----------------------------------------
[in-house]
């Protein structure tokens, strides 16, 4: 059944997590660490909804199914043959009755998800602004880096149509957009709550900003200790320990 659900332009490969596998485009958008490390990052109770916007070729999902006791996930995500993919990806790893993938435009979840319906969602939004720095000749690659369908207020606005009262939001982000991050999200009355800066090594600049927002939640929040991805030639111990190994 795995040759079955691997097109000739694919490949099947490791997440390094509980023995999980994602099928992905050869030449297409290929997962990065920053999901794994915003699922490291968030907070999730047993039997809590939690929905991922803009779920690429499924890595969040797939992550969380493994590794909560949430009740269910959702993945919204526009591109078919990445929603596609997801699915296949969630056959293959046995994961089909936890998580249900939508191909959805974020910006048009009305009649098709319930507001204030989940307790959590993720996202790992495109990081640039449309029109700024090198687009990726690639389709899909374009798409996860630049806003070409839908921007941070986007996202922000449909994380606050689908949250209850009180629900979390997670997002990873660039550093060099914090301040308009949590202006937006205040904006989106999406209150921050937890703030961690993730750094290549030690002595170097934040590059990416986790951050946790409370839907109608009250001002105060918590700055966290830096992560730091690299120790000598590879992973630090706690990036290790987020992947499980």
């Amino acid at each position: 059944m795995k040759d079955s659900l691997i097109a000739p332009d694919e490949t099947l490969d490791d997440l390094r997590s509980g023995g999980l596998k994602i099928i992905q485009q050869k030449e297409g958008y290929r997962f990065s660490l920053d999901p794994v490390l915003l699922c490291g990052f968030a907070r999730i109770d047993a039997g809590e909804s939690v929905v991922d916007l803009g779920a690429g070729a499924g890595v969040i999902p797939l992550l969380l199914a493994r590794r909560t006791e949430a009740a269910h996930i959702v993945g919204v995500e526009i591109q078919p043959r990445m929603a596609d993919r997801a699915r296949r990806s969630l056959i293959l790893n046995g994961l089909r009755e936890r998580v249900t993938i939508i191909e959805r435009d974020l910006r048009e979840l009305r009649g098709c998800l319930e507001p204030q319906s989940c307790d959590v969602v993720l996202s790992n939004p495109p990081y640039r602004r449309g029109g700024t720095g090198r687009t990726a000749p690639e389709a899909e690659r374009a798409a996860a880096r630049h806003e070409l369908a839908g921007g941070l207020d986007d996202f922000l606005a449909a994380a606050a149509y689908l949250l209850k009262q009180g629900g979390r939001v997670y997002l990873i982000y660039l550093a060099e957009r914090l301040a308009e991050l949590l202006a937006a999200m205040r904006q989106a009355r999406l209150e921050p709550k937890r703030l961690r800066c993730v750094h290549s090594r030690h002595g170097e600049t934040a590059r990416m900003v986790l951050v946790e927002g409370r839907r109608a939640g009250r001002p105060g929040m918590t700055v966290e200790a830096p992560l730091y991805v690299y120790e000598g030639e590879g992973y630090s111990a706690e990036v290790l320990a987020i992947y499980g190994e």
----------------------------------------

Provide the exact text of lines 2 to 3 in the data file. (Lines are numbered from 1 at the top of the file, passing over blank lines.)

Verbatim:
């Protein structure tokens, strides 16, 4: 059944997590660490909804199914043959009755998800602004880096149509957009709550900003200790320990 659900332009490969596998485009958008490390990052109770916007070729999902006791996930995500993919990806790893993938435009979840319906969602939004720095000749690659369908207020606005009262939001982000991050999200009355800066090594600049927002939640929040991805030639111990190994 795995040759079955691997097109000739694919490949099947490791997440390094509980023995999980994602099928992905050869030449297409290929997962990065920053999901794994915003699922490291968030907070999730047993039997809590939690929905991922803009779920690429499924890595969040797939992550969380493994590794909560949430009740269910959702993945919204526009591109078919990445929603596609997801699915296949969630056959293959046995994961089909936890998580249900939508191909959805974020910006048009009305009649098709319930507001204030989940307790959590993720996202790992495109990081640039449309029109700024090198687009990726690639389709899909374009798409996860630049806003070409839908921007941070986007996202922000449909994380606050689908949250209850009180629900979390997670997002990873660039550093060099914090301040308009949590202006937006205040904006989106999406209150921050937890703030961690993730750094290549030690002595170097934040590059990416986790951050946790409370839907109608009250001002105060918590700055966290830096992560730091690299120790000598590879992973630090706690990036290790987020992947499980």
């Amino acid at each position: 059944m795995k040759d079955s659900l691997i097109a000739p332009d694919e490949t099947l490969d490791d997440l390094r997590s509980g023995g999980l596998k994602i099928i992905q485009q050869k030449e297409g958008y290929r997962f990065s660490l920053d999901p794994v490390l915003l699922c490291g990052f968030a907070r999730i109770d047993a039997g809590e909804s939690v929905v991922d916007l803009g779920a690429g070729a499924g890595v969040i999902p797939l992550l969380l199914a493994r590794r909560t006791e949430a009740a269910h996930i959702v993945g919204v995500e526009i591109q078919p043959r990445m929603a596609d993919r997801a699915r296949r990806s969630l056959i293959l790893n046995g994961l089909r009755e936890r998580v249900t993938i939508i191909e959805r435009d974020l910006r048009e979840l009305r009649g098709c998800l319930e507001p204030q319906s989940c307790d959590v969602v993720l996202s790992n939004p495109p990081y640039r602004r449309g029109g700024t720095g090198r687009t990726a000749p690639e389709a899909e690659r374009a798409a996860a880096r630049h806003e070409l369908a839908g921007g941070l207020d986007d996202f922000l606005a449909a994380a606050a149509y689908l949250l209850k009262q009180g629900g979390r939001v997670y997002l990873i982000y660039l550093a060099e957009r914090l301040a308009e991050l949590l202006a937006a999200m205040r904006q989106a009355r999406l209150e921050p709550k937890r703030l961690r800066c993730v750094h290549s090594r030690h002595g170097e600049t934040a590059r990416m900003v986790l951050v946790e927002g409370r839907r109608a939640g009250r001002p105060g929040m918590t700055v966290e200790a830096p992560l730091y991805v690299y120790e000598g030639e590879g992973y630090s111990a706690e990036v290790l320990a987020i992947y499980g190994e």